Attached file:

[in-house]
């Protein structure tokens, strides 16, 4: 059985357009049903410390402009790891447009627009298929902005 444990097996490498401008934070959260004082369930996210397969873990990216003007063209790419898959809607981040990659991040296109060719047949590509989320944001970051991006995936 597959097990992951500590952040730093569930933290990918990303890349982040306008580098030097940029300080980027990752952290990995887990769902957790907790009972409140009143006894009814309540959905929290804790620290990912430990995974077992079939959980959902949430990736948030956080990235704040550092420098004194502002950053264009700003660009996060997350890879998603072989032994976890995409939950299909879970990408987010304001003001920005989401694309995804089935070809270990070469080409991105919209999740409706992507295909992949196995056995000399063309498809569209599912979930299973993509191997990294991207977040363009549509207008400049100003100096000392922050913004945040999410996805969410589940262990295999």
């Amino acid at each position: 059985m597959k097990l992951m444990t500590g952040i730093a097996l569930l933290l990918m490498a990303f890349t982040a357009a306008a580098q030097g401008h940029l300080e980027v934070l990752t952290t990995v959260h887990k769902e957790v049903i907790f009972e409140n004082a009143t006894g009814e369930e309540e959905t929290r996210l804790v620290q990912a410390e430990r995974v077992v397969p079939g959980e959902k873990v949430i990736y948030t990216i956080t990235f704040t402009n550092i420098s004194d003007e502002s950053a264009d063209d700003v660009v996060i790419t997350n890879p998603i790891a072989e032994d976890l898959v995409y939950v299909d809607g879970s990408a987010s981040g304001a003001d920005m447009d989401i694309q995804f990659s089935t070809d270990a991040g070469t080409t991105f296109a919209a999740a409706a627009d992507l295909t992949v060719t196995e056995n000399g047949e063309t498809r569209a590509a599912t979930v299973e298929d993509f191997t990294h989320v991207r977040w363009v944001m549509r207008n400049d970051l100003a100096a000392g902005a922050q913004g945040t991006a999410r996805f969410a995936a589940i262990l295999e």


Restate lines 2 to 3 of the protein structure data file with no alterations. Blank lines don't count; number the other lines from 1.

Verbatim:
């Protein structure tokens, strides 16, 4: 059985357009049903410390402009790891447009627009298929902005 444990097996490498401008934070959260004082369930996210397969873990990216003007063209790419898959809607981040990659991040296109060719047949590509989320944001970051991006995936 597959097990992951500590952040730093569930933290990918990303890349982040306008580098030097940029300080980027990752952290990995887990769902957790907790009972409140009143006894009814309540959905929290804790620290990912430990995974077992079939959980959902949430990736948030956080990235704040550092420098004194502002950053264009700003660009996060997350890879998603072989032994976890995409939950299909879970990408987010304001003001920005989401694309995804089935070809270990070469080409991105919209999740409706992507295909992949196995056995000399063309498809569209599912979930299973993509191997990294991207977040363009549509207008400049100003100096000392922050913004945040999410996805969410589940262990295999």
């Amino acid at each position: 059985m597959k097990l992951m444990t500590g952040i730093a097996l569930l933290l990918m490498a990303f890349t982040a357009a306008a580098q030097g401008h940029l300080e980027v934070l990752t952290t990995v959260h887990k769902e957790v049903i907790f009972e409140n004082a009143t006894g009814e369930e309540e959905t929290r996210l804790v620290q990912a410390e430990r995974v077992v397969p079939g959980e959902k873990v949430i990736y948030t990216i956080t990235f704040t402009n550092i420098s004194d003007e502002s950053a264009d063209d700003v660009v996060i790419t997350n890879p998603i790891a072989e032994d976890l898959v995409y939950v299909d809607g879970s990408a987010s981040g304001a003001d920005m447009d989401i694309q995804f990659s089935t070809d270990a991040g070469t080409t991105f296109a919209a999740a409706a627009d992507l295909t992949v060719t196995e056995n000399g047949e063309t498809r569209a590509a599912t979930v299973e298929d993509f191997t990294h989320v991207r977040w363009v944001m549509r207008n400049d970051l100003a100096a000392g902005a922050q913004g945040t991006a999410r996805f969410a995936a589940i262990l295999e």